Short-Chain Fatty Acid Propionate Protects from Hypertensive Cardiovascular Damage

Hendrik Bartolomaeus, András Balogh, Mina Yakoub, Susanne Homann, Lajos Markó, Sascha Höges, Dmitry Tsvetkov, Alexander Krannich, Sebastian Wundersitz, Ellen G. Avery, Nadine Haase, Kristin Kräker, Lydia Hering, Martina Maase, Kristina Kusche-Vihrog, Maria Grandoch, Jens Fielitz, Stefan Kempa, Maik Gollasch, Zhaxybay ZhumadilovSamat Kozhakhmetov, Almagul Kushugulova, Kai Uwe Eckardt, Ralf Dechend, Lars Christian Rump, Sofia K. Forslund, Dominik N. Müller*, Johannes Stegbauer, Nicola Wilck

*Corresponding author for this work
64 Citations (Scopus)


Background: Arterial hypertension and its organ sequelae show characteristics of T cell-mediated inflammatory diseases. Experimental anti-inflammatory therapies have been shown to ameliorate hypertensive end-organ damage. Recently, the CANTOS study (Canakinumab Antiinflammatory Thrombosis Outcome Study) targeting interleukin-1β demonstrated that anti-inflammatory therapy reduces cardiovascular risk. The gut microbiome plays a pivotal role in immune homeostasis and cardiovascular health. Short-chain fatty acids (SCFAs) are produced from dietary fiber by gut bacteria and affect host immune homeostasis. Here, we investigated effects of the SCFA propionate in 2 different mouse models of hypertensive cardiovascular damage. Methods: To investigate the effect of SCFAs on hypertensive cardiac damage and atherosclerosis, wild-type NMRI or apolipoprotein E knockout-deficient mice received propionate (200 mmol/L) or control in the drinking water. To induce hypertension, wild-type NMRI mice were infused with angiotensin II (1.44 mg·kg-1·d-1 subcutaneous) for 14 days. To accelerate the development of atherosclerosis, apolipoprotein E knockout mice were infused with angiotensin II (0.72 mg·kg-1·d-1 subcutaneous) for 28 days. Cardiac damage and atherosclerosis were assessed using histology, echocardiography, in vivo electrophysiology, immunofluorescence, and flow cytometry. Blood pressure was measured by radiotelemetry. Regulatory T cell depletion using PC61 antibody was used to examine the mode of action of propionate. Results: Propionate significantly attenuated cardiac hypertrophy, fibrosis, vascular dysfunction, and hypertension in both models. Susceptibility to cardiac ventricular arrhythmias was significantly reduced in propionate-treated angiotensin II-infused wild-type NMRI mice. Aortic atherosclerotic lesion area was significantly decreased in propionate-treated apolipoprotein E knockout-deficient mice. Systemic inflammation was mitigated by propionate treatment, quantified as a reduction in splenic effector memory T cell frequencies and splenic T helper 17 cells in both models, and a decrease in local cardiac immune cell infiltration in wild-type NMRI mice. Cardioprotective effects of propionate were abrogated in regulatory T cell-depleted angiotensin II-infused mice, suggesting the effect is regulatory T cell-dependent. Conclusions: Our data emphasize an immune-modulatory role of SCFAs and their importance for cardiovascular health. The data suggest that lifestyle modifications leading to augmented SCFA production could be a beneficial nonpharmacological preventive strategy for patients with hypertensive cardiovascular disease.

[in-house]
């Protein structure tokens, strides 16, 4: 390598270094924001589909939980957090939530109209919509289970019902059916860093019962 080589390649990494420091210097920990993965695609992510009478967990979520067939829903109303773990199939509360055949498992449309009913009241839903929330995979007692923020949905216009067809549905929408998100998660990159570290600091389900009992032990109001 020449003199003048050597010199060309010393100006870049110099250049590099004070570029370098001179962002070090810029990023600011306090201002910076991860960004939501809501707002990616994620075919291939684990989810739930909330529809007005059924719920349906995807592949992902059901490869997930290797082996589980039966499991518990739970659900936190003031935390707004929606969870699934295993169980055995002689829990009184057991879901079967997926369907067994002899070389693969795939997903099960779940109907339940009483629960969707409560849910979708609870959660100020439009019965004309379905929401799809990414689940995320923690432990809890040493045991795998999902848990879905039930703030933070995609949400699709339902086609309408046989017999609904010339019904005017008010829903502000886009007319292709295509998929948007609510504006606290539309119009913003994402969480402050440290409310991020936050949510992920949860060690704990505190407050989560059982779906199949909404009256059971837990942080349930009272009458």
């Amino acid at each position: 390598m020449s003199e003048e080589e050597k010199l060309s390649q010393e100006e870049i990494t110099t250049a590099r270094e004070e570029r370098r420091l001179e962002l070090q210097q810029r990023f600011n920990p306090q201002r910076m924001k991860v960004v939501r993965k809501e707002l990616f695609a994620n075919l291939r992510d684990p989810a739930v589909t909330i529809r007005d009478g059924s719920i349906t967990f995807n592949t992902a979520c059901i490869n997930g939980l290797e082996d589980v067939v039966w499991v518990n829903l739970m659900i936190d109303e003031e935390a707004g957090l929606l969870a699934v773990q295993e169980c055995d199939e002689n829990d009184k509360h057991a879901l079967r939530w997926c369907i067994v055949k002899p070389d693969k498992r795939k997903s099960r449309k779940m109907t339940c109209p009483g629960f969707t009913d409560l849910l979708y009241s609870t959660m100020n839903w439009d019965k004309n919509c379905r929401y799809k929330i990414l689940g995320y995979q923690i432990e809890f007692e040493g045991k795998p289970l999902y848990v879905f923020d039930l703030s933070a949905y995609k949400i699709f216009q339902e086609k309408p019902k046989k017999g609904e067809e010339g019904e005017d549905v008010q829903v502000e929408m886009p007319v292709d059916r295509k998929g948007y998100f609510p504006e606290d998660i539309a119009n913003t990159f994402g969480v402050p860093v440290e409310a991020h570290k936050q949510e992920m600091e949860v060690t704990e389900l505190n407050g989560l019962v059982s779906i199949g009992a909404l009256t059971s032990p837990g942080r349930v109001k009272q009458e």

Original languageEnglish
Issue number11
Pages (from-to)1407-1421
Number of pages15
Publication statusPublished - 12.03.2019

Research Areas and Centers

  • Academic Focus: Center for Brain, Behavior and Metabolism (CBBM)


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